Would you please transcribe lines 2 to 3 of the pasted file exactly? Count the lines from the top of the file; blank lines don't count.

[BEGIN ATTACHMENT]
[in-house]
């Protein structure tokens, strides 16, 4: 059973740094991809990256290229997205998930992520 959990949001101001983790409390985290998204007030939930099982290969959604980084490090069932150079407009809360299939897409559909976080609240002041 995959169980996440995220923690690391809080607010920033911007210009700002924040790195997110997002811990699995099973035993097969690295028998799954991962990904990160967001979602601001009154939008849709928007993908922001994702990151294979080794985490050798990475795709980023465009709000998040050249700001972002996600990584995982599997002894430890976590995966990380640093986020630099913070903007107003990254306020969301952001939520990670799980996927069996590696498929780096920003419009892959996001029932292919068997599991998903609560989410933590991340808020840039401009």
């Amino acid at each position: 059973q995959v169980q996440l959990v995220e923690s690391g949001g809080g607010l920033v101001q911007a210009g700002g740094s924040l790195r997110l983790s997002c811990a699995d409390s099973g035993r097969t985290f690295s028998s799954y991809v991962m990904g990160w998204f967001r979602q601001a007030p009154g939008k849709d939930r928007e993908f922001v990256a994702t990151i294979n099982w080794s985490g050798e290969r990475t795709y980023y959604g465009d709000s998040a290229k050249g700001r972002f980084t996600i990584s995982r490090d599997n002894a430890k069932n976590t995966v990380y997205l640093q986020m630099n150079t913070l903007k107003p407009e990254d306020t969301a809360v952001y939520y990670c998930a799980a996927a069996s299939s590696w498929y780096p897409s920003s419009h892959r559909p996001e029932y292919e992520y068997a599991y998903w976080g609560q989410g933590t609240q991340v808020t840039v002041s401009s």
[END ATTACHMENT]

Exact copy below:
């Protein structure tokens, strides 16, 4: 059973740094991809990256290229997205998930992520 959990949001101001983790409390985290998204007030939930099982290969959604980084490090069932150079407009809360299939897409559909976080609240002041 995959169980996440995220923690690391809080607010920033911007210009700002924040790195997110997002811990699995099973035993097969690295028998799954991962990904990160967001979602601001009154939008849709928007993908922001994702990151294979080794985490050798990475795709980023465009709000998040050249700001972002996600990584995982599997002894430890976590995966990380640093986020630099913070903007107003990254306020969301952001939520990670799980996927069996590696498929780096920003419009892959996001029932292919068997599991998903609560989410933590991340808020840039401009």
């Amino acid at each position: 059973q995959v169980q996440l959990v995220e923690s690391g949001g809080g607010l920033v101001q911007a210009g700002g740094s924040l790195r997110l983790s997002c811990a699995d409390s099973g035993r097969t985290f690295s028998s799954y991809v991962m990904g990160w998204f967001r979602q601001a007030p009154g939008k849709d939930r928007e993908f922001v990256a994702t990151i294979n099982w080794s985490g050798e290969r990475t795709y980023y959604g465009d709000s998040a290229k050249g700001r972002f980084t996600i990584s995982r490090d599997n002894a430890k069932n976590t995966v990380y997205l640093q986020m630099n150079t913070l903007k107003p407009e990254d306020t969301a809360v952001y939520y990670c998930a799980a996927a069996s299939s590696w498929y780096p897409s920003s419009h892959r559909p996001e029932y292919e992520y068997a599991y998903w976080g609560q989410g933590t609240q991340v808020t840039v002041s401009s």